Sunday, September 12, 2010

Potpourri: School Food News Roundup

By Ed Bruske

aka The Slow cook

Here's a study that confirms what you may already have suspected: eating foods out of vending machines is not good for kids at school.

Researchers at the University of Michigan found that kids who feed from vending machines are more likely to embrace a diet that leads to obesity and chronic health problems such as diabetes and coronary artery disease. The same unhealthy foods were found in school stores and snack bars.

Could it be the sugar?

Among school children surveyed nationwide, 22 percent consumed food outside the federally-subsidized meal line in a school day. High schools are the worst: 88 percent had vending machines, compared to 52 percent of middle schools and 16 percent of elementary schools. Competitive food and beverage consumers had significantly higher sugar intakes and lower dietary fiber, vitamin B levels and iron intakes than non-consumers.

Soft drinks accounted for more than two-thirds of beverages offered in school vending machines and stores. Desserts and fried snacks were the most commonly consumed vended items among elementary school children and beverages other than milk and fruit juice were the most commonly consumed items among middle and high school students. Other frequently consumed vended foods included candy, snack chips, crackers, cookies, cakes and ice cream.

Keep in mind, this is what's being offered in schools.

"The foods that children are exposed to early on in life influence the pattern for their eating habits as adults," says lead study author Madhuri Kakarala, M.D., Ph.D., clinical lecturer of internal medicine at the U-M Medical School.

The Child Nutrition Act re-authorization pending in Congress would, for the first time, give the U.S. Department of Agriculture authority to regulate all foods sold in school, including those in vending machines, snack bars and school stores.


Here's a good question for Michelle Obama and the White House: Why is McDonald's listed as a resource for "Obesity Awareness Month"?


Schools in Montgomery County, Md., outside Washington have started displaying calorie counts in the cafeteria. Maybe they should start displaying the ingredients in all that processed food they serve as well, where it comes from, and the sugar content.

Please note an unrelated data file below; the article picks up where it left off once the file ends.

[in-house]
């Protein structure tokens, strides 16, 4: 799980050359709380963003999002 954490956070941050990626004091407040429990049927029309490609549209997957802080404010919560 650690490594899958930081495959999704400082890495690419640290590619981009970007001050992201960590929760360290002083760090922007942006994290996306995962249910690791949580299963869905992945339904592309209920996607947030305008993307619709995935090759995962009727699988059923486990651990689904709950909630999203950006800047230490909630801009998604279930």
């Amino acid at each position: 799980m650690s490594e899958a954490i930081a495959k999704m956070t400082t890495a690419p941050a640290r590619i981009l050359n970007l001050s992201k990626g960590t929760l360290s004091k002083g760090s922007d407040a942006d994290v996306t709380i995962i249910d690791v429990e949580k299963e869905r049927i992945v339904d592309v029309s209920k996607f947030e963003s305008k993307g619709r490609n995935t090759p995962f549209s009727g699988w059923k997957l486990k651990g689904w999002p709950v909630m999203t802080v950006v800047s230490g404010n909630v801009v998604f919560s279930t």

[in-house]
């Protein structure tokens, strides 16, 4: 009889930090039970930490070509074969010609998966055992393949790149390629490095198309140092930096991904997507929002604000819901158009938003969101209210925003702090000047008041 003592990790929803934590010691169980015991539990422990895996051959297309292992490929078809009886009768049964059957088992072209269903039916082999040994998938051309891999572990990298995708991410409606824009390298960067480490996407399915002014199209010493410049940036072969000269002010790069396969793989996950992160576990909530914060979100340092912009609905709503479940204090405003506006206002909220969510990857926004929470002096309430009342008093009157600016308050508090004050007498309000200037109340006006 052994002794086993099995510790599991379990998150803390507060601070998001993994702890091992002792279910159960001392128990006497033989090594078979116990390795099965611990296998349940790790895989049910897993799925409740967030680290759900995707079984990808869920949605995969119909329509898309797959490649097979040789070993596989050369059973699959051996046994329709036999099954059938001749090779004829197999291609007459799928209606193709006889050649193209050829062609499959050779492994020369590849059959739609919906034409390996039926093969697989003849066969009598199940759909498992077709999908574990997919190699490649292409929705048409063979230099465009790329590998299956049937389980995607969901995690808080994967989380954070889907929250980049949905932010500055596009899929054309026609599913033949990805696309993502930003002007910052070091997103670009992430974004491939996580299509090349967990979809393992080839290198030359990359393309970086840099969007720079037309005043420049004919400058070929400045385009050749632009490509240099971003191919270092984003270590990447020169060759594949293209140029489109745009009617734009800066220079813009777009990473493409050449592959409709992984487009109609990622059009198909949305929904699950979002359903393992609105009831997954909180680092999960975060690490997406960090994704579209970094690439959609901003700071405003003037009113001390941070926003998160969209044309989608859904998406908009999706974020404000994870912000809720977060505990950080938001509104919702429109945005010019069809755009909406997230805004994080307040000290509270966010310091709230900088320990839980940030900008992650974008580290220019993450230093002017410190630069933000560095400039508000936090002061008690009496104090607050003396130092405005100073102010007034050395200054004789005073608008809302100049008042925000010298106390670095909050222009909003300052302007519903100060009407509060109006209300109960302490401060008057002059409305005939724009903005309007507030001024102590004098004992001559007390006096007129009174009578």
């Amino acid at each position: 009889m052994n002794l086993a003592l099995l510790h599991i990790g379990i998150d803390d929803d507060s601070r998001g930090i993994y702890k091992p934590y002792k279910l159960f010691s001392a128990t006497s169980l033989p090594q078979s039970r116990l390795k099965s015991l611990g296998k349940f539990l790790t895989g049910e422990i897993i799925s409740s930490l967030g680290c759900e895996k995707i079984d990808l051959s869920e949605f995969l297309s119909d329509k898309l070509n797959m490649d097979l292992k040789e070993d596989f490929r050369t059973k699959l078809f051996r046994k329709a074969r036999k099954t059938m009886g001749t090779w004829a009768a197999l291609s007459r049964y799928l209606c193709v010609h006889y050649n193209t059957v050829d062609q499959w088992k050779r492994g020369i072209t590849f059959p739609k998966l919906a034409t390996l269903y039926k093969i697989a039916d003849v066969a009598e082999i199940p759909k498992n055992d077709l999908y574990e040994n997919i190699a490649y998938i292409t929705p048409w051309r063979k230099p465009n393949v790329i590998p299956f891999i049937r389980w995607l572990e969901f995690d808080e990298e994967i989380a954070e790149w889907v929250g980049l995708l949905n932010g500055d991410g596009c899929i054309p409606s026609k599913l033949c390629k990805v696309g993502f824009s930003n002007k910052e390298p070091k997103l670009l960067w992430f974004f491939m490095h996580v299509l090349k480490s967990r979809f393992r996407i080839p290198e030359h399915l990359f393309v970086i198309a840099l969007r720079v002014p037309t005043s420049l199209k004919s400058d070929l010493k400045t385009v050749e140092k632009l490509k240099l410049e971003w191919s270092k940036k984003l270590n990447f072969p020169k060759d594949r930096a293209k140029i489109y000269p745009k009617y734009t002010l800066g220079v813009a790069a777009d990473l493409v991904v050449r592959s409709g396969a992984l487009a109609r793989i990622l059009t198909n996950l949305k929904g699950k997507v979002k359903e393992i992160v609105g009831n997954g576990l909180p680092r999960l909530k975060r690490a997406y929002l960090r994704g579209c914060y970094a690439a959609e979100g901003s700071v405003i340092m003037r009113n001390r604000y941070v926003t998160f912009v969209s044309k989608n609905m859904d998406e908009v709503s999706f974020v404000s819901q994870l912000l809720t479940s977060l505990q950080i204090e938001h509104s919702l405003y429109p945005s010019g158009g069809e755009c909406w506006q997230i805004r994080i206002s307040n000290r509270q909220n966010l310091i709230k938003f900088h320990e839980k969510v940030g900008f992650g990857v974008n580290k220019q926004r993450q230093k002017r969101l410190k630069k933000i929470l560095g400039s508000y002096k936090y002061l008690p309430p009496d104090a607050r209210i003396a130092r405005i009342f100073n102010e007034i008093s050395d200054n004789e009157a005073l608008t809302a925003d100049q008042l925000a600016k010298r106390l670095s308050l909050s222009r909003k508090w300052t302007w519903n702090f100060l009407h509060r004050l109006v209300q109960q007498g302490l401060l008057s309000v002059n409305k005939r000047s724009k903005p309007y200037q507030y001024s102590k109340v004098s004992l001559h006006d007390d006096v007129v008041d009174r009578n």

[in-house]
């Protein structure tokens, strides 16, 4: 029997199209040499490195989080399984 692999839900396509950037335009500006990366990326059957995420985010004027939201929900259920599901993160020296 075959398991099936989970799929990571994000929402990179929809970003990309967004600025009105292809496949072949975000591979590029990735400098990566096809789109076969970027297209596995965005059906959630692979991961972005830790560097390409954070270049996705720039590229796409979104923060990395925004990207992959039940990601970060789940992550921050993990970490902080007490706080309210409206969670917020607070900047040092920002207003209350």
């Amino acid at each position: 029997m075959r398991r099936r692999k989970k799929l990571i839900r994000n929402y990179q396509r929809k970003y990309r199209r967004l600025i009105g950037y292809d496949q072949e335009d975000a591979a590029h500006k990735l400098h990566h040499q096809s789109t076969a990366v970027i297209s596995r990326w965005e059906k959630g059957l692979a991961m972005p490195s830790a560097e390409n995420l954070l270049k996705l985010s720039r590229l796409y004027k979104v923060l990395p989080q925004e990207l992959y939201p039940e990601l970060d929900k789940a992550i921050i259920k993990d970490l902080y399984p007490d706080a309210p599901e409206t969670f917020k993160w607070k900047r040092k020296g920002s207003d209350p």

Apparently kids in New York could use a little more coaching on calories, sugar and healthful eating. A new study there shows that 40 percent of children are overweight.

In wealthier zip codes, obesity rates are actually flatlining. The worst problem is in the city's poorer areas. In the Corona section, for instance, an astounding 51 percent of children were found to be overweight.

City officials said the results are disappointing but not surprising. Childhood obesity mirrors adult obesity. "Unfortunately," said one, "there's a lot of correlation between socio-economic status and health status."


The U.S. Senate in its version of a re-authorized Child Nutrition Act would boost spending on school lunch by a meager six cents. A school official in West Texas says that's hardly enough to keep up with rising food costs.

"We are hard pressed to provide a lunch per student for what we are charging," said the food services director in San Angelo Independent School District. "I have to watch every penny."

The School Nutrition Association says that fuel costs, food costs and labor costs have all been rising faster than the federal reimbursement for school meals. The federal subsidy is adjusted annually according to the consumer price index. This year the reimbursement for lunch increased from $2.68 to $2.72, meaning the Senate's increase is barely more than what schools receive automatically.


Controversy continues to swirl around the debate over whether schools should serve flavored milk with added sugar. Schools in California are taking up the issue. And look how a "study" paid for by the dairy industry, and conducted by an industry marketing firm, has slipped into the conversation.

Parents are told that removing chocolate milk from school cafeterias will mean kids in danger of not getting enough calcium and Vitamin D. For many schools, though, its not about the nutrients but about the sugar, which contributes cheap calories they need to meet USDA meal requirements for calories in school meals.


The Federal Trade Commission has subpoenaed 50 food companies for information about how they market to children. Will the companies comply? Or is the federal government begging food corporations to tattle on themselves?

It's all part of a long effort to develop standards for market food to children. The real question might be, Why is this taking so long?


Finally, are you one of those parents who can't resist buying a package of cookies in the grocery for your kids, something you would never purchase for yourself?

A new study from the University of Iowa finds that parents too often cave when they take their kids food shopping.

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